Sunday, December 20, 2009
Clashes with Maoists in Nepal could spell end of political peace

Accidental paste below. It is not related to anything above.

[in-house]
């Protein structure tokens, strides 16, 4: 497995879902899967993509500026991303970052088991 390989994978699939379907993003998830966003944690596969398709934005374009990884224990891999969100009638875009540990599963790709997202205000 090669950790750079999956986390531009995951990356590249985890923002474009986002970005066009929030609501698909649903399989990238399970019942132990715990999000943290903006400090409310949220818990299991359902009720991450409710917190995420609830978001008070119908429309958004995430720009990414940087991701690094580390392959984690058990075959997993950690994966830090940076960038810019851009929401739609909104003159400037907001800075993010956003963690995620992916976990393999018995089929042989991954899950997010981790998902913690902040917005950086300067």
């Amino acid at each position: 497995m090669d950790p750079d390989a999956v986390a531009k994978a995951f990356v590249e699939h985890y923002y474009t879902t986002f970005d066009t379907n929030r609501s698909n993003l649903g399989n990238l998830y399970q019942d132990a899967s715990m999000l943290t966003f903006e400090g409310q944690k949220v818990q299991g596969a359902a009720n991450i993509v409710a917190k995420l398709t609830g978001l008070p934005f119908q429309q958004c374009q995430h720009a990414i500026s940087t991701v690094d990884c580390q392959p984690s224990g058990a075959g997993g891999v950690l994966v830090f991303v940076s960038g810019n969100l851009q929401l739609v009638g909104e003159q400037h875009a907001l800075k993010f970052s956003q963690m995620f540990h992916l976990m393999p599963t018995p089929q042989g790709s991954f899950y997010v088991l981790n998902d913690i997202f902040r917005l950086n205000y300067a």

Clashes on the streets of Kathmandu on Sunday could signal the end of a tense political peace that has held for seven months since Maoists resigned en masse from Nepal's central government in a protest. Riot police fired tear gas and beat protesters with batons after demonstrators threw rocks at officers, the Reuters international news service reported. As many as 100 protesters and 17 police officers were injured. The protests kicked off a three-day strike aimed at returning the Maoists to power, which they gave up in a constitutional dispute with Nepal's president over control of the military. The Maoists, who gave up a 10-year-long insurgency to enter politics in 2006 and won a majority of parliament in a special election two years later, left the government after the president, Ram Baran Yadav, reinstated the army chief after he was fired by Prime Minister Pushpa Kamal Dahal, the Maoist leader also known as Prachanda. Prachanda tried to fire the army commander over his refusal to integrate some 19,000 former Maoist rebels into the country's armed forces, as required under the 2006 settlement. United Nations human rights observers said Nepal's police used excessive force in charging the protesters and beating them with batons, Reuters said.